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In many countries, ferneries are indoors or at least sheltered or kept in a shadehouse to provide a moist environment, filtered light and protection from frost and other extremes; on the other hand, some ferns native to arid regions require protection from rain and humid conditions, and grow best in full sun. In mild climates, ferneries are often outside and have an array of different species that grow under similar conditions.
In 1855, parts of England were gripped by ‘pteridomania’ (the fern craze). This term was coined by Charles Kingsley, clergyman, naturalist (and later author of The Water Babies). It involved both British and exotic varieties being collected and displayed; many associated structures were constructed and paraphernalia was used to maintain the collections.
In 1859, the Fernery at Tatton Park Gardens beside Tatton Hall had been built to a design by George Stokes, Joseph Paxton's assistant and son-in-law, to the west of the conservatory to house tree ferns from New Zealand and a collection of other ferns. The Fernery was also seen in the TV miniseries Brideshead Revisited.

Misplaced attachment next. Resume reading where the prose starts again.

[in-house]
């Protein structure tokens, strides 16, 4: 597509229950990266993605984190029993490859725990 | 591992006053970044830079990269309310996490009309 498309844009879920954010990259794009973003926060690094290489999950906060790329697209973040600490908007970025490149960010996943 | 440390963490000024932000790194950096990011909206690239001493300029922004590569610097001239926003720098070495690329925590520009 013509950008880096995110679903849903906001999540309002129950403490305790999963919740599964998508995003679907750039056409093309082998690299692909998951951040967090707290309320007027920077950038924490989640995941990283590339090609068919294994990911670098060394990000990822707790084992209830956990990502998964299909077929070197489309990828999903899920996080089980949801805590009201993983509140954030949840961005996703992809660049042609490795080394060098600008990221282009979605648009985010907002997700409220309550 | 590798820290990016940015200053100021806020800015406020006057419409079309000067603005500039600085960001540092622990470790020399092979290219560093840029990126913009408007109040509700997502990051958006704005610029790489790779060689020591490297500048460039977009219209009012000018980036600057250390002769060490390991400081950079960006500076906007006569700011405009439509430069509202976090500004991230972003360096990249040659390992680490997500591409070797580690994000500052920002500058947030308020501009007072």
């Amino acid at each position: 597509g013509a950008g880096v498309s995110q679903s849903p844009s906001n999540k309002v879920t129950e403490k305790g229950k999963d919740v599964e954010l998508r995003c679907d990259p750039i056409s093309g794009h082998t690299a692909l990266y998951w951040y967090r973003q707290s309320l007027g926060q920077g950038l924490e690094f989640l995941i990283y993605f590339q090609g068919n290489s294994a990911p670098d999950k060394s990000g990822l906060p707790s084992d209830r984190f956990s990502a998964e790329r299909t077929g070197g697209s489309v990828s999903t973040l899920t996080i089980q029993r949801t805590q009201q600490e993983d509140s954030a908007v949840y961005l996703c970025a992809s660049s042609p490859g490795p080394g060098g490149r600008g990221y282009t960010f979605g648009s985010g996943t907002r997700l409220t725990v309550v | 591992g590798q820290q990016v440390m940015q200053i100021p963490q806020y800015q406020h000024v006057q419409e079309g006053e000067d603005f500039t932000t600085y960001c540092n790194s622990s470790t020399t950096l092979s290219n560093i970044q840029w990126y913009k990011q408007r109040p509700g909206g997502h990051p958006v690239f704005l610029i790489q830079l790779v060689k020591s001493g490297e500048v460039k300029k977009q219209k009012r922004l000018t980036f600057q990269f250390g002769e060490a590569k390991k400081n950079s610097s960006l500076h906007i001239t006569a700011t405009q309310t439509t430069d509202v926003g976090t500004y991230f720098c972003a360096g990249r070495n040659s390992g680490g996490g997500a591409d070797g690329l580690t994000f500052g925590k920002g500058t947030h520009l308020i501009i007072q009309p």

In 1874, the fernery in Benmore Botanic Garden(part of the Royal Botanic Garden Edinburgh) was built by James Duncan (a plant collector and sugar refiner). This was a large and expensive project since the fernery was based in a heated conservatory. In 1992, it was listed Historic Scotland for it architectural and botanical value and has been described by the Royal Commission on the Ancient and Historical Monuments of Scotland as “extremely rare and unique in its design”.
In 1903, Hever Castle in Kent was acquired and restored by the American millionaire William Waldorf Astor who used it as a family residence. He added the Italian Garden (including a fernery) to display his collection of statuary and ornaments.
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